LGBTQ + rights: seven key films

Over the past decade, LGBTQ + rights have made a major leap forward. And in large part the credit goes to the way in which gay, lesbian, bisexual, transgender and non-binary people were represented on the screen. There is no doubt in this important change that we are happy, but we must not forget the great struggle of previous generations.

From Victim by Basil Dearden a Boy Erased by Joel Edgerton, each of these films has had its own result: one has the merit of having increased the pressure for legislative reforms, the other has shed light on world gay cinema often overlooked. Here are seven of the LGBTQ + films that have had a strong social impact.

1. Victim (1961)

Victim, 1961, Sylvia Sims and Dirk Bogarde

© Photography Everett Collection

One of the most innovative gay themed films ever dates back to 1961, and is one of the most provocative and courageous. It is the thriller of the English director Basil Dearden that tells of Melville Farr (Dirk Bogarde), an undeclared homosexual lawyer, victim of murky blackmail by a gang that threatens to reveal his secret. Not only, Victim it was the first English film to use the word “homosexual” but the merit of having contributed to the approval of the Sexual Offences Act of 1967 which decriminalized sexual acts between men in the UK. Predictably, the release of the film was the subject of heated discussions at the time, causing concern and censorship among the various review commissions. Bogarde, who was a big star at the time, was told that the film would ruin his career, but Victim showed that cinema has the power to facilitate long-term social changes.

2. Beautiful Thing (1996)

Beautiful Thing, 1996

© Photography Alamy

Originally intended for television, the English film Beautiful Thing, based on the homonymous theatrical comedy by Jonathan Harvey, received such a good reception that it was finally distributed in cinemas. This tender coming-of-age tale of two teenagers in a neighborhood of public housing in London it touched the hearts of the public from all over the world, both for the pleasantness of the narration and for the historical moment in which it was released. It was the period immediately following the Thatcher years, which had given so much importance to “traditional values” by opposing gay rights, and Beautiful Thing it was really the “beautiful thing” that many struggling LGBTQ + teenagers needed. Beyond the historical significance, the film still holds up today thanks to an exceptionally varied cast. It is not surprising that the British Film Institute included it on its list of the 30 best LGBT films ever.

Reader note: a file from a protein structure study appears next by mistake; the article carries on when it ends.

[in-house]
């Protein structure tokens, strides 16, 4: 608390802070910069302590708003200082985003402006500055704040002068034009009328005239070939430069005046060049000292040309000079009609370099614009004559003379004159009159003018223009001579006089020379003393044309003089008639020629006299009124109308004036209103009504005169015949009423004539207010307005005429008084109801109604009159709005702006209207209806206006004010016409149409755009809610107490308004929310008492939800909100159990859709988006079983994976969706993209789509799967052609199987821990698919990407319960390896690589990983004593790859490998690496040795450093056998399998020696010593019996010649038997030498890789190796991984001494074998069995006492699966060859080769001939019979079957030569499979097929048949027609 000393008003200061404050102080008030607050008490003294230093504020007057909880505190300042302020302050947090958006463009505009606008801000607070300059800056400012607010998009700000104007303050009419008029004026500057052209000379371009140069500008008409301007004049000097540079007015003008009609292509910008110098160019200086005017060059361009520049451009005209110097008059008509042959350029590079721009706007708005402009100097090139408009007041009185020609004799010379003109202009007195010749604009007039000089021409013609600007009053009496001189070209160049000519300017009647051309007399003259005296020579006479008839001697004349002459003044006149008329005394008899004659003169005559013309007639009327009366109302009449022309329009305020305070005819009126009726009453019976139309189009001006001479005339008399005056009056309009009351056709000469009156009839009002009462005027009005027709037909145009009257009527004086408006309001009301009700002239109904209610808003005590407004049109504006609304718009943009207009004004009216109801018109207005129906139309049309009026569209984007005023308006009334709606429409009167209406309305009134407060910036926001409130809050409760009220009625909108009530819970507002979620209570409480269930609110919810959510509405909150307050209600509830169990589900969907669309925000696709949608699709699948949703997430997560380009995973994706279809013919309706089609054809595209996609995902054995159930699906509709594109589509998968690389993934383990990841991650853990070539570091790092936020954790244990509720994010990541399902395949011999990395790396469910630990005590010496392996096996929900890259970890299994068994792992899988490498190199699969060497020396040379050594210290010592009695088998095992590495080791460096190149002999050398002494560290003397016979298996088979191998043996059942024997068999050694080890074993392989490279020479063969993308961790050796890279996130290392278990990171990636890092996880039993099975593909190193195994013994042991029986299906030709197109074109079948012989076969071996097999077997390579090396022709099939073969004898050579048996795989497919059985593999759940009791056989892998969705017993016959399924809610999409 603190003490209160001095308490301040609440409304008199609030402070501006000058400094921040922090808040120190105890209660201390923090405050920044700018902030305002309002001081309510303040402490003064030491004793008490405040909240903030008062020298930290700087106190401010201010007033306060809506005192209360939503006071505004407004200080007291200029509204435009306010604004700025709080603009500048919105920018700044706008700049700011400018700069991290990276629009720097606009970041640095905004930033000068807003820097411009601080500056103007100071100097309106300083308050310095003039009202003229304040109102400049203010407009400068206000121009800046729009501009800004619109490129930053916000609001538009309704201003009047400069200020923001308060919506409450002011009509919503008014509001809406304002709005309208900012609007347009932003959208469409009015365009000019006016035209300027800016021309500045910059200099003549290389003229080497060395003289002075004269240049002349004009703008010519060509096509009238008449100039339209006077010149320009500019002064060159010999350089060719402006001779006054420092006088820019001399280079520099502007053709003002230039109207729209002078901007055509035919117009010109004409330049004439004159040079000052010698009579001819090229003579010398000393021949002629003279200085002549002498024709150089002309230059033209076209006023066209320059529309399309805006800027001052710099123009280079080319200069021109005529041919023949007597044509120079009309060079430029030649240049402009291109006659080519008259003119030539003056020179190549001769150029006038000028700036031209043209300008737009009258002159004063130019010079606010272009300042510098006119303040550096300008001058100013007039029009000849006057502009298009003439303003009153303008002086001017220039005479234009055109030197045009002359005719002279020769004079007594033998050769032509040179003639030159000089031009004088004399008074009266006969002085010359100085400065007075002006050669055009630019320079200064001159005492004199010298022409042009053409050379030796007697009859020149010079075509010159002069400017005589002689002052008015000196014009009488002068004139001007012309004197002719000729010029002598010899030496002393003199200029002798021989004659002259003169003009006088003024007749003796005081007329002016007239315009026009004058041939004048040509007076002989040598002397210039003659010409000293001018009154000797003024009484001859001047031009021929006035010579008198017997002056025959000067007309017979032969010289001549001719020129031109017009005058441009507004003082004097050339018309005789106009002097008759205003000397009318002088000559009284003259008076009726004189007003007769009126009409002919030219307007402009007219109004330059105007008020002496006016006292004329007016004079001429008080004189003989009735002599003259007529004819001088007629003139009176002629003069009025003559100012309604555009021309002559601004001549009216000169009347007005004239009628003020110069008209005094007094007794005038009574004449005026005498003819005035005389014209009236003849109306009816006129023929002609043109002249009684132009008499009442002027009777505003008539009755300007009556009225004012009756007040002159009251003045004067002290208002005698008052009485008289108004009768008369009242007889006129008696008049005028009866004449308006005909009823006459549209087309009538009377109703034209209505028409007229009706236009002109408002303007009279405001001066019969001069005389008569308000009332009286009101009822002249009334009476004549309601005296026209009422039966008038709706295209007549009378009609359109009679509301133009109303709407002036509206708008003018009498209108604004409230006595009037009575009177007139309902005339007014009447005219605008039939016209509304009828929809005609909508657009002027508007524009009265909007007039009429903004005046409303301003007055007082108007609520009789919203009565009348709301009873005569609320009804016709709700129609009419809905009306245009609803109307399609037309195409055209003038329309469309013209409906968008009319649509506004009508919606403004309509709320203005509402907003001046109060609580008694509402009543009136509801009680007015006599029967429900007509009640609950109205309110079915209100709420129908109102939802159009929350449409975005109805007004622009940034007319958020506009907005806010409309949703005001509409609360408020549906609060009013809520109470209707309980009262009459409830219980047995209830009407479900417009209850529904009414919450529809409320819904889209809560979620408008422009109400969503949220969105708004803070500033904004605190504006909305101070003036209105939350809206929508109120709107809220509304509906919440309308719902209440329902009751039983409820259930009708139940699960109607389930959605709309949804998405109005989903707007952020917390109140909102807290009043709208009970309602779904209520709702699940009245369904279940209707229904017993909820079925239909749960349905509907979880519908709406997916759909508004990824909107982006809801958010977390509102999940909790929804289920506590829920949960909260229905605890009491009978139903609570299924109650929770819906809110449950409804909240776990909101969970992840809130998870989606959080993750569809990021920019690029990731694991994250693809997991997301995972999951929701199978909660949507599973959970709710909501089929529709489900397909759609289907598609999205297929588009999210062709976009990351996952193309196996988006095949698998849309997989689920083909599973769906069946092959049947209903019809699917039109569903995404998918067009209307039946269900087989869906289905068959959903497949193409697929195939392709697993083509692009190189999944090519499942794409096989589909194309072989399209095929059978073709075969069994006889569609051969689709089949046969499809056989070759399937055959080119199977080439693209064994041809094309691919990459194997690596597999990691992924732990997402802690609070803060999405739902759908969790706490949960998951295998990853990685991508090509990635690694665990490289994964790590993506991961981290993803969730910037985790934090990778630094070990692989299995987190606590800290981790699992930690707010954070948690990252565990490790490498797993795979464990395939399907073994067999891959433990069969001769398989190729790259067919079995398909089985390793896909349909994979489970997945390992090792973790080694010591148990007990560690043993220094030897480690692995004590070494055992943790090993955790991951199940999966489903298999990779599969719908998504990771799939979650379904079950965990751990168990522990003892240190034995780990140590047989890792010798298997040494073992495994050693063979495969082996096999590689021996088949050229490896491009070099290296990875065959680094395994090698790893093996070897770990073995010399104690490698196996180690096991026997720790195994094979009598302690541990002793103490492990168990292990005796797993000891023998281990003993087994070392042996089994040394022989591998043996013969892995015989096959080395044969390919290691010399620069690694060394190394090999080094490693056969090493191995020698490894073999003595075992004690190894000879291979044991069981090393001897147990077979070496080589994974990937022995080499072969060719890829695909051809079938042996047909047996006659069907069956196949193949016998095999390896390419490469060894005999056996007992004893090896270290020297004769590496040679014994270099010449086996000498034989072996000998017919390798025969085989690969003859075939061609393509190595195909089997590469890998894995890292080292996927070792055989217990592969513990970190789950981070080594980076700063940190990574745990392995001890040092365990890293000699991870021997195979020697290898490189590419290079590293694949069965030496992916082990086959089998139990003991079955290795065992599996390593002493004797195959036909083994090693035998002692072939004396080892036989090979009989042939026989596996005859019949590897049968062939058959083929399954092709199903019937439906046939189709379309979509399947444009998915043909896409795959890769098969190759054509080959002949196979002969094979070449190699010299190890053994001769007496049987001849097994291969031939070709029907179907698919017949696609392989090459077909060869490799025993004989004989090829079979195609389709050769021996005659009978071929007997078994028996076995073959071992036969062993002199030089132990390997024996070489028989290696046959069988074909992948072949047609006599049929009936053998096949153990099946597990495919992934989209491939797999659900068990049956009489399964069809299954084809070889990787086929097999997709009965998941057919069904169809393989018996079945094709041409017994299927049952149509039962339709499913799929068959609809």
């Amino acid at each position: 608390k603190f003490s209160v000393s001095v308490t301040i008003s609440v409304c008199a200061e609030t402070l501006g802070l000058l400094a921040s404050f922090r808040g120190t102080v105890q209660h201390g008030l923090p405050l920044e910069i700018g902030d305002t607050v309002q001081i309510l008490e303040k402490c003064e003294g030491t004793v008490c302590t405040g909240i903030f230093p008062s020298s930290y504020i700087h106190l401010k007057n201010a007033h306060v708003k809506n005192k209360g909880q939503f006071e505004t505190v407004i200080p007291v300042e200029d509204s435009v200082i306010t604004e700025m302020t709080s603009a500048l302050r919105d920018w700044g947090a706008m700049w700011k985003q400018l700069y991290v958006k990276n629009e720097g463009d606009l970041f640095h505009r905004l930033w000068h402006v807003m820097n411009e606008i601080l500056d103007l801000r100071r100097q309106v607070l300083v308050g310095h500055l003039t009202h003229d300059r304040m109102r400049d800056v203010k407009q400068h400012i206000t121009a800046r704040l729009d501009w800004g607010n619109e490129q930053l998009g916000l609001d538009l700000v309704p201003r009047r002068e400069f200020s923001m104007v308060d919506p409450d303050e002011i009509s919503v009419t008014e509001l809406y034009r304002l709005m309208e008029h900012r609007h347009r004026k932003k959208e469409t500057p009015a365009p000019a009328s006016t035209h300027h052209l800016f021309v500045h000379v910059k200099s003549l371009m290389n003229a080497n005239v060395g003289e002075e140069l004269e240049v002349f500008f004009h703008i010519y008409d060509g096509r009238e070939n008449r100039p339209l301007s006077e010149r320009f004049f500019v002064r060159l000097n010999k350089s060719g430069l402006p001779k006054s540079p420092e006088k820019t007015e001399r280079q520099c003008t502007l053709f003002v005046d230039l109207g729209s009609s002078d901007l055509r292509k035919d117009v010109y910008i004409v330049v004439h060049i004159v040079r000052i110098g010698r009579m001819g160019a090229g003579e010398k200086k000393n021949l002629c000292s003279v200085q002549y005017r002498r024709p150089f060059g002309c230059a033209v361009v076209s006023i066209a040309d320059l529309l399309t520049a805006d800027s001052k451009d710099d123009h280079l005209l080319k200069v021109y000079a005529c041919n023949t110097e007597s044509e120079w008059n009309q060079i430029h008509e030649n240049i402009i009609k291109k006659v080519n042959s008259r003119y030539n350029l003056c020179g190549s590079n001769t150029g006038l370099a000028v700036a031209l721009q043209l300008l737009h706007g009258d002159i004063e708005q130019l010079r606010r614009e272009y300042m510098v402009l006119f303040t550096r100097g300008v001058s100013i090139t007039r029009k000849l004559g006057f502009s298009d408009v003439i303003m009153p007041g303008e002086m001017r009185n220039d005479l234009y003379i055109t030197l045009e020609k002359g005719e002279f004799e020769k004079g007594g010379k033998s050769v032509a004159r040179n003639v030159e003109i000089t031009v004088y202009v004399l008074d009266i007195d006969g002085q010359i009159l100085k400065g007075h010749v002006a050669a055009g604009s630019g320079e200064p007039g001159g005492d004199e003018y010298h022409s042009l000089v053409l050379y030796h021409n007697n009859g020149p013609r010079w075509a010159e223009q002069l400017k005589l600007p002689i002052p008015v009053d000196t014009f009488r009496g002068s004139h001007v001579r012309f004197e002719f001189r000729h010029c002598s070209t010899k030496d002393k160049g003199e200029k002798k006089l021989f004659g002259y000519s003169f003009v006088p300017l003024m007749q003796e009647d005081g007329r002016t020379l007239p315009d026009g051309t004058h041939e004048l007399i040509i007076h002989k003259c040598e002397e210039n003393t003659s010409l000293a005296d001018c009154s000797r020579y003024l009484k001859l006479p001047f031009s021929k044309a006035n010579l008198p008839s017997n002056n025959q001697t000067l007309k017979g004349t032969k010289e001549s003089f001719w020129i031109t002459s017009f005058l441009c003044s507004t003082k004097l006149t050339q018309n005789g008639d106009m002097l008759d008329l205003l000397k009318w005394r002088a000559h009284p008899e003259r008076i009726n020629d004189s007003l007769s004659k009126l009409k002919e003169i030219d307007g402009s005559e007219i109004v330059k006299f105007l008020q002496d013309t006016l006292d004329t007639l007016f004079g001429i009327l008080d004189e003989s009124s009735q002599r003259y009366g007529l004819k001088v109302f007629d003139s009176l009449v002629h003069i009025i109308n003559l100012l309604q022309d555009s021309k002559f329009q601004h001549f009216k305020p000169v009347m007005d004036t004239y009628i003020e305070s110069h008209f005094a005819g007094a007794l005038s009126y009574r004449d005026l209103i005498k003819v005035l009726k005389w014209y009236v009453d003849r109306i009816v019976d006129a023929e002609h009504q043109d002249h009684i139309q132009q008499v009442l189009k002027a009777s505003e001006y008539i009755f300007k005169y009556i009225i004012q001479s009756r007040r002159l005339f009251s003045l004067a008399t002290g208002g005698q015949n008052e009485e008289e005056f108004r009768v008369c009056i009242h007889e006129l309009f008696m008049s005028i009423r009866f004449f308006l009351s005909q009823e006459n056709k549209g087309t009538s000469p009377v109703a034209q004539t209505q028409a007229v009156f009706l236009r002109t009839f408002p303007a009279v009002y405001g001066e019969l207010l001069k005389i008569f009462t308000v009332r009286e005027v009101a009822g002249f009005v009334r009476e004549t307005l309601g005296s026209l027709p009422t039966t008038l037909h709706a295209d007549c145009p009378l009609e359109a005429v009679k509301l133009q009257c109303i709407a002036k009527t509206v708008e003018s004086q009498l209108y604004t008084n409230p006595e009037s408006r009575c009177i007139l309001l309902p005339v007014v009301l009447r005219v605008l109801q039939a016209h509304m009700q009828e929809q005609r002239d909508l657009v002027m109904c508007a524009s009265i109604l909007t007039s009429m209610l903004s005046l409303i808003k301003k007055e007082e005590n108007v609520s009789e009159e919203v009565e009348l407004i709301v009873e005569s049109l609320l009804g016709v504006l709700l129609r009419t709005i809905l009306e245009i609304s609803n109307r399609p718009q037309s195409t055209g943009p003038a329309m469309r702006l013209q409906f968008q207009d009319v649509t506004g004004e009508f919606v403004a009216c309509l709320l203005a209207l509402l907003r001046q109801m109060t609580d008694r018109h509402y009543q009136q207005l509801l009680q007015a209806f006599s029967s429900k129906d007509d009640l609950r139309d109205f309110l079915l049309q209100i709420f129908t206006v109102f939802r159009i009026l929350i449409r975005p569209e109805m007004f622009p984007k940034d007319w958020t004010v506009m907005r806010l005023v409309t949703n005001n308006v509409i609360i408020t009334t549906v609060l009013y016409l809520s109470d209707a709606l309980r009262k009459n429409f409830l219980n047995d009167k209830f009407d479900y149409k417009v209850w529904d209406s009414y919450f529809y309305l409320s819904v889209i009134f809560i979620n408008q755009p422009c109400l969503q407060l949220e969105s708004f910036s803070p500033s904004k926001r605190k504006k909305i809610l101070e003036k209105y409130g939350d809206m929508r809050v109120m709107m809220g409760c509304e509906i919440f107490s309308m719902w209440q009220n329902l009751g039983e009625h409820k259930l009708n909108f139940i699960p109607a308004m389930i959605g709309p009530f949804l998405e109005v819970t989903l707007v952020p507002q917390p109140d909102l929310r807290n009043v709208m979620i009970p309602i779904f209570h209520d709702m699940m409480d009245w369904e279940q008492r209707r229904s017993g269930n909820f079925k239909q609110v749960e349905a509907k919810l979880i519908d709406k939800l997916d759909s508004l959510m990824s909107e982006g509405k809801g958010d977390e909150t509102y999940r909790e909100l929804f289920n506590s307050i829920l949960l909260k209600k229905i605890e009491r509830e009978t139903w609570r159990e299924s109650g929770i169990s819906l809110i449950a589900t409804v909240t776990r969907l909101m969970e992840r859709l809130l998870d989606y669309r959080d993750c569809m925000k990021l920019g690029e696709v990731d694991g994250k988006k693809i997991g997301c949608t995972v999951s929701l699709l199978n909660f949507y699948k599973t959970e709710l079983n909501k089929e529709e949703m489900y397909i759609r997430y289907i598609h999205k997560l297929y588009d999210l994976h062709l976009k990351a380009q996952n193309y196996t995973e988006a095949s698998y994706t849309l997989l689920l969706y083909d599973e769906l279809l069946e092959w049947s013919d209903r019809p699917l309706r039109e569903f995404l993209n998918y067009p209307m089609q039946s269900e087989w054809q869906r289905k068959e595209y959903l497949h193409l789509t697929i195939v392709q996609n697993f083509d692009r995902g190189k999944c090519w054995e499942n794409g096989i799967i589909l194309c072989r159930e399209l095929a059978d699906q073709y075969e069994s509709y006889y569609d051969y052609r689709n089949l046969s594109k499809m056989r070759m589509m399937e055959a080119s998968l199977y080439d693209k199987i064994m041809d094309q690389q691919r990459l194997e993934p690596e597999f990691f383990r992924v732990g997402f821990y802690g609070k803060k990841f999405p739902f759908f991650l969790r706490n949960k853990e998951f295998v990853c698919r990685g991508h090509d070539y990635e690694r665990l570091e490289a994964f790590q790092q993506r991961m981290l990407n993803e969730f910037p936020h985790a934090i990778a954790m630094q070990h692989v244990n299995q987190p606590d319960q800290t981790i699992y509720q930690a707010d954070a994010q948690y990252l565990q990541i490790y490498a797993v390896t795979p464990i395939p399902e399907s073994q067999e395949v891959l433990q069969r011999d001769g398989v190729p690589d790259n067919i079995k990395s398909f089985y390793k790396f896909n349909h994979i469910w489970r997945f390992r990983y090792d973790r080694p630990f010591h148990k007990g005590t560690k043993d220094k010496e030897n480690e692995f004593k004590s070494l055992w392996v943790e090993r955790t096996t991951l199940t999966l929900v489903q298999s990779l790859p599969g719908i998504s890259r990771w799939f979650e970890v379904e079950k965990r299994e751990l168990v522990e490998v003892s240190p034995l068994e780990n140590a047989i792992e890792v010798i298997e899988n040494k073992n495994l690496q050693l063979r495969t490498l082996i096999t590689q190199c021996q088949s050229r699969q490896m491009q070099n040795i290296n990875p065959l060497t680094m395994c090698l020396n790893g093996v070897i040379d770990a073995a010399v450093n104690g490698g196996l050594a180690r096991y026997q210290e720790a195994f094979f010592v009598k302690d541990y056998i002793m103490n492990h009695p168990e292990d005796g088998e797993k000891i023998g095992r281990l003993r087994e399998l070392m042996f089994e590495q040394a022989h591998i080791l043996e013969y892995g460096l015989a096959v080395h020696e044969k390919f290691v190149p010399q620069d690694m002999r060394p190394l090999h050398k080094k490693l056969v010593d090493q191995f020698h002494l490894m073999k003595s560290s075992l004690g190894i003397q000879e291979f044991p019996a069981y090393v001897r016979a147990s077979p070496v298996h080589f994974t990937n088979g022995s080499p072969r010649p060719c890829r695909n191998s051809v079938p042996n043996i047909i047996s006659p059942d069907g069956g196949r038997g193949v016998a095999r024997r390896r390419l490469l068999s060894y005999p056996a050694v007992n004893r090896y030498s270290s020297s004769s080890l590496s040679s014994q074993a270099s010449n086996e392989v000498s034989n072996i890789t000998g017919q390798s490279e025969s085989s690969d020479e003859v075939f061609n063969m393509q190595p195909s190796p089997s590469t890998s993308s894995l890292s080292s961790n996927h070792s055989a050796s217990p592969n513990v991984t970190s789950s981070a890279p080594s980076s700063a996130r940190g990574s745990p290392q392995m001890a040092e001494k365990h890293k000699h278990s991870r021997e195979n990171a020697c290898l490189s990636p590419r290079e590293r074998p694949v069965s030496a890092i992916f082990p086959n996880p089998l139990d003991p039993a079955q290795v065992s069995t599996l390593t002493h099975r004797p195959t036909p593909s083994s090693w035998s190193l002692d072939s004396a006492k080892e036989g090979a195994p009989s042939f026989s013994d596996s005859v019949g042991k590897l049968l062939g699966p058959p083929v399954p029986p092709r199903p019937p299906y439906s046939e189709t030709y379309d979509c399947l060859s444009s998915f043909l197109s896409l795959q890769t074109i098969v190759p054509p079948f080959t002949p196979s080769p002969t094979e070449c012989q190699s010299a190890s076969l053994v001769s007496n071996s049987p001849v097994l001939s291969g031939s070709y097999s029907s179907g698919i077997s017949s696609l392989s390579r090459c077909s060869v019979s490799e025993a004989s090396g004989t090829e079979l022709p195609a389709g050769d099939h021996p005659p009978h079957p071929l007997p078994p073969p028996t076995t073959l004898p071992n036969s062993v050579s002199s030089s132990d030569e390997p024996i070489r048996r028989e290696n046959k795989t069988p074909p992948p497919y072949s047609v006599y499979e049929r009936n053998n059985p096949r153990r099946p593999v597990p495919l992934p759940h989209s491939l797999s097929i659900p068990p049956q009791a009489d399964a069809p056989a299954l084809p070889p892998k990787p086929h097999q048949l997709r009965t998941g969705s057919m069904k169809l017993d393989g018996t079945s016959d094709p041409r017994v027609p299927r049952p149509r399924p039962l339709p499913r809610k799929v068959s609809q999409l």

3. Boys Don’t Cry (1999)

Boys Dont Cry, 1999, Hilary Swank

© Photography Alamy

Even if he wasn’t a blockbuster, Boys Don’t Cry Kimberly Peirce was the first mainstream film to focus on the experience of a transgender. A practically unknown then Hilary Swank played the fictionalized version of Brandon Teena, a young transgender from Nebraska who actually lived and brutally raped and killed in 1993. Swank’s superb performance earned her recognition as Best Actress at the 2000 Oscars. The fact that the story was told largely from Teena’s perspective involved the audience, prompting those who knew nothing about transgender people to identify with her. Until then, transgender characters were mostly relegated to the margins of the big screen, typically portrayed as exuberant transvestites or vagabonds. Despite attracting a lot of criticism – representing an outcast group is a huge burden to bear, after all – the film represented a fundamental step, helping to spread knowledge of the transgender experience.

4. Brokeback Mountain (2005)

Brokeback Mountain, 2005, Jake Gyllenhaal, Heath Ledger

© Photography Focus / Kobal / Shutterstock